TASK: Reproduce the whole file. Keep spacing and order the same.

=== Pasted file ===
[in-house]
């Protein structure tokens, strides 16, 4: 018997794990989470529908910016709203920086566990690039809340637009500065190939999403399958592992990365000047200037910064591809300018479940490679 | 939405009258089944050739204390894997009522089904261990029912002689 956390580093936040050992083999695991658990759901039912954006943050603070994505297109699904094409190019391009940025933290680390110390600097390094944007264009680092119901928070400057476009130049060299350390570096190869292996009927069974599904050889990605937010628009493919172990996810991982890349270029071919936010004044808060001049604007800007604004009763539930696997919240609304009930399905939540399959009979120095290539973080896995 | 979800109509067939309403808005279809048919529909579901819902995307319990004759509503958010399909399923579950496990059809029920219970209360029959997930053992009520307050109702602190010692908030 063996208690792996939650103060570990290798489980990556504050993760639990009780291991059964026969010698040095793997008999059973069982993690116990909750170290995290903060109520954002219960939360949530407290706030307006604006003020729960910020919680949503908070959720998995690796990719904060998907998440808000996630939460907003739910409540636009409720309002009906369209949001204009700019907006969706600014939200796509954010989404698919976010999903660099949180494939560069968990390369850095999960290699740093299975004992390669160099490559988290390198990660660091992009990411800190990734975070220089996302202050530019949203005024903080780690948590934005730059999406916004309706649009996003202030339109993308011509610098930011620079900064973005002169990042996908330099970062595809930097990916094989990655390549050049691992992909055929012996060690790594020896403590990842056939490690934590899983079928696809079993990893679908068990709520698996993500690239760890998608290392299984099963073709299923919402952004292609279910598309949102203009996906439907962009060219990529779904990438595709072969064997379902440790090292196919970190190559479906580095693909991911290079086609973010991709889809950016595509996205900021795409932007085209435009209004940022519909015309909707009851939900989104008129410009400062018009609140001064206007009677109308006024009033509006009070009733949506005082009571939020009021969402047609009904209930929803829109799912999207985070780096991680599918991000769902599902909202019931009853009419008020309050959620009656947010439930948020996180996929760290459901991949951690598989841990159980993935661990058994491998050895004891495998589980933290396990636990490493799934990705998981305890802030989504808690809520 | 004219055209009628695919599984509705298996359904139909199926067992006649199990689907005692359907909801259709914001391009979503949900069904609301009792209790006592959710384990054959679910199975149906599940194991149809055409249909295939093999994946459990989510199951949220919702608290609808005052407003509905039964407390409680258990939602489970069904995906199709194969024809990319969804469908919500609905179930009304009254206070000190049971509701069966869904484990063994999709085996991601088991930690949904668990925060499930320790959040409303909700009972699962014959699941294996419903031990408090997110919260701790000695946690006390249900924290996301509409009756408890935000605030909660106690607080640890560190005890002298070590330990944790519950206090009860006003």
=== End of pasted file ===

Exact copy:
[in-house]
């Protein structure tokens, strides 16, 4: 018997794990989470529908910016709203920086566990690039809340637009500065190939999403399958592992990365000047200037910064591809300018479940490679 | 939405009258089944050739204390894997009522089904261990029912002689 956390580093936040050992083999695991658990759901039912954006943050603070994505297109699904094409190019391009940025933290680390110390600097390094944007264009680092119901928070400057476009130049060299350390570096190869292996009927069974599904050889990605937010628009493919172990996810991982890349270029071919936010004044808060001049604007800007604004009763539930696997919240609304009930399905939540399959009979120095290539973080896995 | 979800109509067939309403808005279809048919529909579901819902995307319990004759509503958010399909399923579950496990059809029920219970209360029959997930053992009520307050109702602190010692908030 063996208690792996939650103060570990290798489980990556504050993760639990009780291991059964026969010698040095793997008999059973069982993690116990909750170290995290903060109520954002219960939360949530407290706030307006604006003020729960910020919680949503908070959720998995690796990719904060998907998440808000996630939460907003739910409540636009409720309002009906369209949001204009700019907006969706600014939200796509954010989404698919976010999903660099949180494939560069968990390369850095999960290699740093299975004992390669160099490559988290390198990660660091992009990411800190990734975070220089996302202050530019949203005024903080780690948590934005730059999406916004309706649009996003202030339109993308011509610098930011620079900064973005002169990042996908330099970062595809930097990916094989990655390549050049691992992909055929012996060690790594020896403590990842056939490690934590899983079928696809079993990893679908068990709520698996993500690239760890998608290392299984099963073709299923919402952004292609279910598309949102203009996906439907962009060219990529779904990438595709072969064997379902440790090292196919970190190559479906580095693909991911290079086609973010991709889809950016595509996205900021795409932007085209435009209004940022519909015309909707009851939900989104008129410009400062018009609140001064206007009677109308006024009033509006009070009733949506005082009571939020009021969402047609009904209930929803829109799912999207985070780096991680599918991000769902599902909202019931009853009419008020309050959620009656947010439930948020996180996929760290459901991949951690598989841990159980993935661990058994491998050895004891495998589980933290396990636990490493799934990705998981305890802030989504808690809520 | 004219055209009628695919599984509705298996359904139909199926067992006649199990689907005692359907909801259709914001391009979503949900069904609301009792209790006592959710384990054959679910199975149906599940194991149809055409249909295939093999994946459990989510199951949220919702608290609808005052407003509905039964407390409680258990939602489970069904995906199709194969024809990319969804469908919500609905179930009304009254206070000190049971509701069966869904484990063994999709085996991601088991930690949904668990925060499930320790959040409303909700009972699962014959699941294996419903031990408090997110919260701790000695946690006390249900924290996301509409009756408890935000605030909660106690607080640890560190005890002298070590330990944790519950206090009860006003």